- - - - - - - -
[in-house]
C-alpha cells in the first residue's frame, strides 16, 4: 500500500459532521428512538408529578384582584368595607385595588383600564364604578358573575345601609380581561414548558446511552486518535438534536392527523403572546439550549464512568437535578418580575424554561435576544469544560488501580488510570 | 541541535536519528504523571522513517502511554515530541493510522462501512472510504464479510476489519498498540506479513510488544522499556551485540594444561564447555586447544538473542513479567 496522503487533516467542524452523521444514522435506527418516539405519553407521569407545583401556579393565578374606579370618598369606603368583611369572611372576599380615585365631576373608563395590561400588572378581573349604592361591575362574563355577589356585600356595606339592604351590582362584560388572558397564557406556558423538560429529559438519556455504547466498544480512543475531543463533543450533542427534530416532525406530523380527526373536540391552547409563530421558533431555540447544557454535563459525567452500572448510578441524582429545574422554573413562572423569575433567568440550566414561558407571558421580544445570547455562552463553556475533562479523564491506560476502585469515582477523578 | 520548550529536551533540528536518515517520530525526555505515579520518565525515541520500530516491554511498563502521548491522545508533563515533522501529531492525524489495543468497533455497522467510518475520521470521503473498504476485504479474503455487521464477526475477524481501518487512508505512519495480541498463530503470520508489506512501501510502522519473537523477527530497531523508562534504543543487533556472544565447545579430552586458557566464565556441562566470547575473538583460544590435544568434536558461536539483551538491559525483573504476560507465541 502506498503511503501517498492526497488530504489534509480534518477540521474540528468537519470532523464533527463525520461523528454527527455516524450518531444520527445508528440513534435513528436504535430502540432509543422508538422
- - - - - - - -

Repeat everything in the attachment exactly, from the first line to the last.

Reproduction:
[in-house]
C-alpha cells in the first residue's frame, strides 16, 4: 500500500459532521428512538408529578384582584368595607385595588383600564364604578358573575345601609380581561414548558446511552486518535438534536392527523403572546439550549464512568437535578418580575424554561435576544469544560488501580488510570 | 541541535536519528504523571522513517502511554515530541493510522462501512472510504464479510476489519498498540506479513510488544522499556551485540594444561564447555586447544538473542513479567 496522503487533516467542524452523521444514522435506527418516539405519553407521569407545583401556579393565578374606579370618598369606603368583611369572611372576599380615585365631576373608563395590561400588572378581573349604592361591575362574563355577589356585600356595606339592604351590582362584560388572558397564557406556558423538560429529559438519556455504547466498544480512543475531543463533543450533542427534530416532525406530523380527526373536540391552547409563530421558533431555540447544557454535563459525567452500572448510578441524582429545574422554573413562572423569575433567568440550566414561558407571558421580544445570547455562552463553556475533562479523564491506560476502585469515582477523578 | 520548550529536551533540528536518515517520530525526555505515579520518565525515541520500530516491554511498563502521548491522545508533563515533522501529531492525524489495543468497533455497522467510518475520521470521503473498504476485504479474503455487521464477526475477524481501518487512508505512519495480541498463530503470520508489506512501501510502522519473537523477527530497531523508562534504543543487533556472544565447545579430552586458557566464565556441562566470547575473538583460544590435544568434536558461536539483551538491559525483573504476560507465541 502506498503511503501517498492526497488530504489534509480534518477540521474540528468537519470532523464533527463525520461523528454527527455516524450518531444520527445508528440513534435513528436504535430502540432509543422508538422